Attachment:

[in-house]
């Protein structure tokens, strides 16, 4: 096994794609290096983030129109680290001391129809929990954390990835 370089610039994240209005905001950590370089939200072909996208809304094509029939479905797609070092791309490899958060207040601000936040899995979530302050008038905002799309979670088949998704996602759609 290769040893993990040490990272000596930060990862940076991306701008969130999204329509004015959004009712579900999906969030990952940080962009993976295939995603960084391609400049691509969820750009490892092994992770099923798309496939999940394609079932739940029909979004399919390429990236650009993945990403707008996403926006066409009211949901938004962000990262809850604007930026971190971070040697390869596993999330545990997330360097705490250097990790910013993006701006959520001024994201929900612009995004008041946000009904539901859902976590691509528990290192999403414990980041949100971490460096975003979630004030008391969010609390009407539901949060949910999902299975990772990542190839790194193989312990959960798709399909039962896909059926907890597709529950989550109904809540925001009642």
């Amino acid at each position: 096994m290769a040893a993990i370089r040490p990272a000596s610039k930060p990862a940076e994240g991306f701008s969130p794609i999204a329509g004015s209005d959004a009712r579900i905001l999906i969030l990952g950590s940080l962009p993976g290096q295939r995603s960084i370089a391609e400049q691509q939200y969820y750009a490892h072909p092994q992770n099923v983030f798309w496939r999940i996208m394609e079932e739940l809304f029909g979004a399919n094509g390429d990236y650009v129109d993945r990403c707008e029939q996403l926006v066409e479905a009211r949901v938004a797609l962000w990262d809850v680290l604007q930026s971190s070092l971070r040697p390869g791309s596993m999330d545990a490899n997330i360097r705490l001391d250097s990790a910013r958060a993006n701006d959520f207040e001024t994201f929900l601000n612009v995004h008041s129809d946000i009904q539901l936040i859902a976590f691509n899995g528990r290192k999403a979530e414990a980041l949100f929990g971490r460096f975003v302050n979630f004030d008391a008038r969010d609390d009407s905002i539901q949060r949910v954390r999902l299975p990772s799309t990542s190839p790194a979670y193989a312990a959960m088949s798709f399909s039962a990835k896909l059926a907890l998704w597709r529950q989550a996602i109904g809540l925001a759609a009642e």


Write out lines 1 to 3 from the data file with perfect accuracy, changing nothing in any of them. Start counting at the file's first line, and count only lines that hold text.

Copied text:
[in-house]
């Protein structure tokens, strides 16, 4: 096994794609290096983030129109680290001391129809929990954390990835 370089610039994240209005905001950590370089939200072909996208809304094509029939479905797609070092791309490899958060207040601000936040899995979530302050008038905002799309979670088949998704996602759609 290769040893993990040490990272000596930060990862940076991306701008969130999204329509004015959004009712579900999906969030990952940080962009993976295939995603960084391609400049691509969820750009490892092994992770099923798309496939999940394609079932739940029909979004399919390429990236650009993945990403707008996403926006066409009211949901938004962000990262809850604007930026971190971070040697390869596993999330545990997330360097705490250097990790910013993006701006959520001024994201929900612009995004008041946000009904539901859902976590691509528990290192999403414990980041949100971490460096975003979630004030008391969010609390009407539901949060949910999902299975990772990542190839790194193989312990959960798709399909039962896909059926907890597709529950989550109904809540925001009642």
């Amino acid at each position: 096994m290769a040893a993990i370089r040490p990272a000596s610039k930060p990862a940076e994240g991306f701008s969130p794609i999204a329509g004015s209005d959004a009712r579900i905001l999906i969030l990952g950590s940080l962009p993976g290096q295939r995603s960084i370089a391609e400049q691509q939200y969820y750009a490892h072909p092994q992770n099923v983030f798309w496939r999940i996208m394609e079932e739940l809304f029909g979004a399919n094509g390429d990236y650009v129109d993945r990403c707008e029939q996403l926006v066409e479905a009211r949901v938004a797609l962000w990262d809850v680290l604007q930026s971190s070092l971070r040697p390869g791309s596993m999330d545990a490899n997330i360097r705490l001391d250097s990790a910013r958060a993006n701006d959520f207040e001024t994201f929900l601000n612009v995004h008041s129809d946000i009904q539901l936040i859902a976590f691509n899995g528990r290192k999403a979530e414990a980041l949100f929990g971490r460096f975003v302050n979630f004030d008391a008038r969010d609390d009407s905002i539901q949060r949910v954390r999902l299975p990772s799309t990542s190839p790194a979670y193989a312990a959960m088949s798709f399909s039962a990835k896909l059926a907890l998704w597709r529950q989550a996602i109904g809540l925001a759609a009642e």